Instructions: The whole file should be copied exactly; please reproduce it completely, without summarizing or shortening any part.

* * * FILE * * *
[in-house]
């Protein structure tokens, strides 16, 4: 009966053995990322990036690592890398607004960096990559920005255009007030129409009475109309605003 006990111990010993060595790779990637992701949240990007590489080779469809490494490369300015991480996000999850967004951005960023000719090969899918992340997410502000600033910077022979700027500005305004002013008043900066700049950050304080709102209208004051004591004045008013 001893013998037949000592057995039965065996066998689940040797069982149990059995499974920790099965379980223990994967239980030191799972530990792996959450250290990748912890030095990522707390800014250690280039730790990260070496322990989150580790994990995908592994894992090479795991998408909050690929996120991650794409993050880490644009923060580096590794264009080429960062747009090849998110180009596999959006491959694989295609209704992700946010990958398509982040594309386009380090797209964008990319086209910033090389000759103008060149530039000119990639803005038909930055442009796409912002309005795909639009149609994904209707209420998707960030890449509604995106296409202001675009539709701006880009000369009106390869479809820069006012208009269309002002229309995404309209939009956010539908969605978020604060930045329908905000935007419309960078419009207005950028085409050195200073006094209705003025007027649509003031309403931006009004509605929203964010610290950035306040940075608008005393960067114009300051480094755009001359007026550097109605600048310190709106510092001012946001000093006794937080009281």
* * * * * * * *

[in-house]
């Protein structure tokens, strides 16, 4: 009966053995990322990036690592890398607004960096990559920005255009007030129409009475109309605003 006990111990010993060595790779990637992701949240990007590489080779469809490494490369300015991480996000999850967004951005960023000719090969899918992340997410502000600033910077022979700027500005305004002013008043900066700049950050304080709102209208004051004591004045008013 001893013998037949000592057995039965065996066998689940040797069982149990059995499974920790099965379980223990994967239980030191799972530990792996959450250290990748912890030095990522707390800014250690280039730790990260070496322990989150580790994990995908592994894992090479795991998408909050690929996120991650794409993050880490644009923060580096590794264009080429960062747009090849998110180009596999959006491959694989295609209704992700946010990958398509982040594309386009380090797209964008990319086209910033090389000759103008060149530039000119990639803005038909930055442009796409912002309005795909639009149609994904209707209420998707960030890449509604995106296409202001675009539709701006880009000369009106390869479809820069006012208009269309002002229309995404309209939009956010539908969605978020604060930045329908905000935007419309960078419009207005950028085409050195200073006094209705003025007027649509003031309403931006009004509605929203964010610290950035306040940075608008005393960067114009300051480094755009001359007026550097109605600048310190709106510092001012946001000093006794937080009281």